Easter gratitude, traditions and best wishes

Easter is, by its Christian symbolism, the Holiday celebrating the resurrection of Jesus on the third day after his cruxifixion – the fulfilled prophecy of the „Messiah who would be persecuted, die for our sins, and rise on the third day”. But the celebration of the resurrection is, extensively, a way to renew daily hopes for kindness, bravery, love and lightness of the soul.

So truly, Easter… is much more than a holiday. It is a time for quiet reflection, for counting our blessings, and for being thankful for the freedoms and love we often take for granted.

The message of Easter is basically one of hope over diversity, of triumph over tragedy, and of good over evil. It is a time for every one of us to spend being thankful and aware of our loved ones, life accomplishments, chances and challenges.

The ways Easter is celebrated has two sides – the inner process and the outer one, that of traditions and customs shared in our families and communities. Here are some of the most popular and lasting traditions and their provenience:


Eggs painting for Easter dates back to the 13th century. It’s easy to see why eggs represent rebirth and life, so associating them with spring and new growth makes the symbolism of Easter whole. To celebrate the new season, people „decorate” eggs and gave them to friends and family as gifts. Giving eggs is a tradition that dates back even farther than Easter. Eggs have been viewed to be symbolic of „new life,” since pagan times.

When Christians came along, they likely incorporated the tradition into their celebrations. According to some legends, Mary or Mary Magdalene could be responsible for our annual trek to the store to buy vinegar and dye tablets. As the story goes, Mary brought eggs with her to Jesus’ crucifixion, and blood from his wounds fell on the eggs, coloring them red. Another tells us that Mary Magdalene brought a basket of cooked eggs to share with other women at Jesus’ tomb three days after his death. When they rolled back the stone and found the tomb empty, the eggs turned red.

Egg dyeing is one of the most important Romanian Easter traditions. The painted eggs are always present on the table during the holiday, and kids can hardly wait to participate in the egg tapping competitions.  The traditions say that people who knock eggs on the first day of Easter will see each other after death. The first person who taps the egg has to say “Christ has resurrected” (in Romanian, ‘Cristos a înviat’), while the second one goes “Indeed, he has resurrected” (in Romanian, ‘Adevarat a înviat’). The belief is that the person whose eggs are unbroken will enjoy the longest life. The game of egg knocking apparently goes back to medieval Europe, in the 1050s.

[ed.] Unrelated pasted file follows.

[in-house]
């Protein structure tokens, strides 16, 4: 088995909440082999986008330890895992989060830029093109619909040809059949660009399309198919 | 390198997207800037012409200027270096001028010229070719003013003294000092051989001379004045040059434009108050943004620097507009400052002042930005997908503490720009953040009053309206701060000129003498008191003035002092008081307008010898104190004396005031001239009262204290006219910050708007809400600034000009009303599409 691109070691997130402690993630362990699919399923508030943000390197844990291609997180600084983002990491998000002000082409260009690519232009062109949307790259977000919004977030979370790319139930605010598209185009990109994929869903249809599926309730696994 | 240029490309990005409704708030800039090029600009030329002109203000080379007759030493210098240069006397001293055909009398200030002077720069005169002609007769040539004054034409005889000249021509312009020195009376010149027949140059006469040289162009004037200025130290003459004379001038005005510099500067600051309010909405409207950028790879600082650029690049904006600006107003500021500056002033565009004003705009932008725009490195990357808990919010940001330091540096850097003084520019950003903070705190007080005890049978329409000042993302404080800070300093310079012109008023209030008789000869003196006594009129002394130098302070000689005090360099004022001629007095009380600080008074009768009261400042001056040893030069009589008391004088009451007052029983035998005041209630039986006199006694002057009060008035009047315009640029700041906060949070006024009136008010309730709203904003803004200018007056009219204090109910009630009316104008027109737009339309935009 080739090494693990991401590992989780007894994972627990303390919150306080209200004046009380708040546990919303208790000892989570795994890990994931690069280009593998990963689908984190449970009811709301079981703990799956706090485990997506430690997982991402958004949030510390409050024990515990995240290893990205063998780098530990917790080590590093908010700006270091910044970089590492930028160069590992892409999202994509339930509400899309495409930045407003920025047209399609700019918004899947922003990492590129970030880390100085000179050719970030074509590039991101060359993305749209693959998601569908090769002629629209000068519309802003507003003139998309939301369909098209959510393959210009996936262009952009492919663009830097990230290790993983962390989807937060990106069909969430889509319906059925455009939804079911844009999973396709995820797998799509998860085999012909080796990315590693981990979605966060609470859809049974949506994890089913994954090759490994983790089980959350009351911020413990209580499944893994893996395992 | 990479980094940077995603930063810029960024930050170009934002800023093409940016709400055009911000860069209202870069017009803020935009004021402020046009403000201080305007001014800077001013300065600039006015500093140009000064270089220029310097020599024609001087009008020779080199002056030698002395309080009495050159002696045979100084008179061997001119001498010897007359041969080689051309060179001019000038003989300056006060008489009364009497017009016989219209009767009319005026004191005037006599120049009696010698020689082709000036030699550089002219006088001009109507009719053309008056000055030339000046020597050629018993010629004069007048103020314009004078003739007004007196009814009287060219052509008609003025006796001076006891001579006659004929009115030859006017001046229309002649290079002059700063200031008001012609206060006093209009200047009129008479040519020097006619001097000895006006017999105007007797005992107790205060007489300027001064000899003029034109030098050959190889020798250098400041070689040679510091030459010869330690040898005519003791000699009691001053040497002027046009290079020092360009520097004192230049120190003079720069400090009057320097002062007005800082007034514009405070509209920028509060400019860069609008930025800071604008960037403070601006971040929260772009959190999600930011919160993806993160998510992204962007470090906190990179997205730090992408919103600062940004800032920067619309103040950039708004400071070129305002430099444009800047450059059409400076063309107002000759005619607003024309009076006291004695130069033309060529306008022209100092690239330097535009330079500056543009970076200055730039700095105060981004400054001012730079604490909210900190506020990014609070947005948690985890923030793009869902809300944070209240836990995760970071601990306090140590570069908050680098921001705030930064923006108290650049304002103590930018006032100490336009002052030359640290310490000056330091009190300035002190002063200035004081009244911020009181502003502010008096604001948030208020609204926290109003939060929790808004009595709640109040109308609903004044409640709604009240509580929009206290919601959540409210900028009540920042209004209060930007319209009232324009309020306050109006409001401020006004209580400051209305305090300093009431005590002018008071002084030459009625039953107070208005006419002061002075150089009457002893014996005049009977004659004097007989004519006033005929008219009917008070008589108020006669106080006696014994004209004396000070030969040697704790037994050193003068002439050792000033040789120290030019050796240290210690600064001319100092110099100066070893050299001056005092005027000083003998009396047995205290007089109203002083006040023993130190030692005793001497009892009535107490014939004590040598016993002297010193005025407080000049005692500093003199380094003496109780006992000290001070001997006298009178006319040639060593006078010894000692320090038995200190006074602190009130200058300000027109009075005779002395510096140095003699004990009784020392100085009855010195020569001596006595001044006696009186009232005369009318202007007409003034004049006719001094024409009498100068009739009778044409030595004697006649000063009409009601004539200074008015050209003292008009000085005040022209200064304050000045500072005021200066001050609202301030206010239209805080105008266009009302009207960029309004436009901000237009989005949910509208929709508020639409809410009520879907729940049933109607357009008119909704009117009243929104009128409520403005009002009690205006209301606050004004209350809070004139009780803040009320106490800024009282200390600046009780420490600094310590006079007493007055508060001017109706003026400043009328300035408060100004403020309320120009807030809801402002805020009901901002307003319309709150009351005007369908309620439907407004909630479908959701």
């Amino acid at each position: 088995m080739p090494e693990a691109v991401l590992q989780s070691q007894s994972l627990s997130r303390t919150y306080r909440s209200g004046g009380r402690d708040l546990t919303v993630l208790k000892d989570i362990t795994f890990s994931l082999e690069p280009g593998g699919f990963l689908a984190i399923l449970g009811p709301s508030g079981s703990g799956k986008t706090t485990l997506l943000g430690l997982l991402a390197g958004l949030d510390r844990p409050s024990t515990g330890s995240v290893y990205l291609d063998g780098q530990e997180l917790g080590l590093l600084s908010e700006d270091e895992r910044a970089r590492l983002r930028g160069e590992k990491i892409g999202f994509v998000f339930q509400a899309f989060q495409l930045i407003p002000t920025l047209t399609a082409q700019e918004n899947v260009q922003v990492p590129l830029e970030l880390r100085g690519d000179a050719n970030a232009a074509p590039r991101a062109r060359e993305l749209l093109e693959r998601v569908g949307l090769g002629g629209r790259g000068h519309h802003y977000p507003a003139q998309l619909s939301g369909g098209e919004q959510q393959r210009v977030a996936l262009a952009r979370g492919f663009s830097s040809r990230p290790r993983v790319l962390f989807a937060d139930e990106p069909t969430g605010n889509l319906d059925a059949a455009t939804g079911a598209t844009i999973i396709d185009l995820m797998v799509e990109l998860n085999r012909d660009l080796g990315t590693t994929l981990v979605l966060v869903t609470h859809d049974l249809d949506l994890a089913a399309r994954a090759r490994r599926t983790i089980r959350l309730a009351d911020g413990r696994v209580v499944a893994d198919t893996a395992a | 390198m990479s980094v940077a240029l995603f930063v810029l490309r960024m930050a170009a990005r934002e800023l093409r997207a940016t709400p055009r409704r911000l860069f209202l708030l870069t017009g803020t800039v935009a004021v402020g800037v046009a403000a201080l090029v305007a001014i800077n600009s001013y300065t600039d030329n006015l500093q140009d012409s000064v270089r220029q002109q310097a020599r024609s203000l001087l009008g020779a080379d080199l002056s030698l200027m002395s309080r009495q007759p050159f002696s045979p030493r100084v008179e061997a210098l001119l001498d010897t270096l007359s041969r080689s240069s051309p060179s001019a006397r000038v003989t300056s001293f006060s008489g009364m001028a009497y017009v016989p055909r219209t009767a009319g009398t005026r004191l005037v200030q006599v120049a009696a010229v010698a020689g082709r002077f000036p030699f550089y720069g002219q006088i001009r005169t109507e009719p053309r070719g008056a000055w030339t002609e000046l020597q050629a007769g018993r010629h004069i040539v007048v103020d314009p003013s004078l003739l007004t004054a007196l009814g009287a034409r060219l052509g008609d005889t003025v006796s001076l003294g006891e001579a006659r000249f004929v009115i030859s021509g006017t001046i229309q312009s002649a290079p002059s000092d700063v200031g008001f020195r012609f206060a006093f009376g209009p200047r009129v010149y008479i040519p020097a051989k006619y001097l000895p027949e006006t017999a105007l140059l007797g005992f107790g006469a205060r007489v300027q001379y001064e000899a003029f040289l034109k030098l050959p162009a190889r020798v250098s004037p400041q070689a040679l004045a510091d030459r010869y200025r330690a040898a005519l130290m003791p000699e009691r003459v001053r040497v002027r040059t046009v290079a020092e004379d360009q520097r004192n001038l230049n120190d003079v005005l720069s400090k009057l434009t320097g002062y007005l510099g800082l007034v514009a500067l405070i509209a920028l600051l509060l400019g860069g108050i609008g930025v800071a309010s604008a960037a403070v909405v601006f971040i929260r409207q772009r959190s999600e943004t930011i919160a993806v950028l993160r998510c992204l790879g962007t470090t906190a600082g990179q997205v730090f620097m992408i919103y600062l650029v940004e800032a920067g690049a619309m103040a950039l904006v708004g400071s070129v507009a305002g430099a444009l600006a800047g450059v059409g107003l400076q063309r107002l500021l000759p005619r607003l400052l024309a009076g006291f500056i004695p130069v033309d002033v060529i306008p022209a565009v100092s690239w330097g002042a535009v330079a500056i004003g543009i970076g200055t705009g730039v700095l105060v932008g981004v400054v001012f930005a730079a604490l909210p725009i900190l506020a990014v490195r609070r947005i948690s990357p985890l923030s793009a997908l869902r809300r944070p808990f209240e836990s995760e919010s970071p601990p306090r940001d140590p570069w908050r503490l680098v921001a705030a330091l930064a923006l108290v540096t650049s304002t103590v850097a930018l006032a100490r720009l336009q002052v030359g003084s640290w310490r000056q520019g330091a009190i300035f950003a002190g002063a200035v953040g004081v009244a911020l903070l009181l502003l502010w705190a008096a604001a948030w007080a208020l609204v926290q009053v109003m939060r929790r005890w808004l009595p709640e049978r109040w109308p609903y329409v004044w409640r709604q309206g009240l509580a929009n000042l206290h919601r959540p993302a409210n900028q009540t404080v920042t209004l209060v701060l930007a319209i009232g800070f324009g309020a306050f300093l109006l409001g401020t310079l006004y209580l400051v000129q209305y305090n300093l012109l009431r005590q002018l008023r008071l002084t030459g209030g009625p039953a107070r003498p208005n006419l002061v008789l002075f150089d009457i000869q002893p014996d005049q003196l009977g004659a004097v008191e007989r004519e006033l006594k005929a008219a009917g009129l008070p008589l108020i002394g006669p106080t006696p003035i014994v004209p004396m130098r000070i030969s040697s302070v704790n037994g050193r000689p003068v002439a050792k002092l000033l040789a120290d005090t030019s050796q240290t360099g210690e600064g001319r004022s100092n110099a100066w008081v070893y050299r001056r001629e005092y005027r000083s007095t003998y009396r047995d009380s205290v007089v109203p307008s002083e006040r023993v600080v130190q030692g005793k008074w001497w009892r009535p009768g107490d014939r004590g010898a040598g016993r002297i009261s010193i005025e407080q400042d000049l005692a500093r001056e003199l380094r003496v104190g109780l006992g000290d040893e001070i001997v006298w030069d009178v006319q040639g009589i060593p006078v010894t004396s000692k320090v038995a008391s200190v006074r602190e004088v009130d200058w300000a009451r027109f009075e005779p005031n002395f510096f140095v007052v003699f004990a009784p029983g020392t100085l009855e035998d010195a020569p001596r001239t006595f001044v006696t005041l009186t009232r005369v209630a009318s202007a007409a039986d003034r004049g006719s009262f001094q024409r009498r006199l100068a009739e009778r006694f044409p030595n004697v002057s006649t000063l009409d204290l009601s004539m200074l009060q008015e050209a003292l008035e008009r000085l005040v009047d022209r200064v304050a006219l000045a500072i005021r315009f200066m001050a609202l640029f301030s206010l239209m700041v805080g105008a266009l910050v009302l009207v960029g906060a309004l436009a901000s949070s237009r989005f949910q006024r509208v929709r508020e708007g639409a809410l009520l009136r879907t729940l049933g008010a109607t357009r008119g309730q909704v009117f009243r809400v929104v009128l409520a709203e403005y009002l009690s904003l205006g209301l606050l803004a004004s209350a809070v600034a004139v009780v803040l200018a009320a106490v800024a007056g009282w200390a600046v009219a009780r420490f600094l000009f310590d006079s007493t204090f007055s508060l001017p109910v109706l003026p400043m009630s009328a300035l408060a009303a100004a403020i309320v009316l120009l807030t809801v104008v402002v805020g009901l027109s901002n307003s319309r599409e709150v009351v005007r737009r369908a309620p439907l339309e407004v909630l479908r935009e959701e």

The art of painting eggs is called pysanka, which originated in Ukraine. This is also very specific to us in Romania, with the rich tradition of dyeing eggs and decorating them with motifs specific to each historic region of the country. The tradition is especially common in the region of Bukovina, and you can find such eggs at traditional fairs and in monasteries.

Although the ornamental details vary from one region to another, all of the elements on the decorated eggs have meaning. Here’s the interpretation for some of them:

• the vertical line means life

• the horizontal line means death

• the double line means eternity

• the line with rectangular symbols means knowledge

• the curved line means water

• the spiral means time, eternity

• the double spiral means the bond between life and death.


At first glance, it’s hard to imagine what a giant rabbit has to do with any type of religious holiday. But according to Time Magazine, the tradition again dates back to the pagans. They celebrated a goddess of fertility named Eostre – and you may recall that fertility is exactly the trait rabbits are most famous for. It’s thought that German immigrants brought their tradition of an egg-laying hare called „Osterhase” to the U.S. in the 1700s.

3. RELIGIOUS SERVICES and COMMEMORATIONS in Chatolic and Orthodox churches

On Good Friday in Catholic religious tradition, the Pope commemorates the Via Crucis (Way of the Cross) at the Colosseum: A huge cross with burning torches illuminates the sky as the 14 Stations of the Cross are described in several languages. Mass is celebrated on the evening of Holy Saturday, and on Easter Sunday, thousands of visitors congregate in St. Peter’s Square to await the Pope’s blessing from the church’s balcony, known as „Urbi et Orbi” („To the City and to the World”).

In orthodox communities, a most important traditions is the Holy Light of the Rrsurection. On the Easter night, Romanian christians go to their local churches to take part in the reliogious resurection ceremony and to receive the Easter light and bring it into their home. That flame symbolizes the Resurrection of Christ and the triumph of good over evil.

On the first day of Easter, children and adults alike wash their face and hands with fresh water, in which they put a red egg and basil. It is said that those who follow this tradition will be forever beautiful and healthy.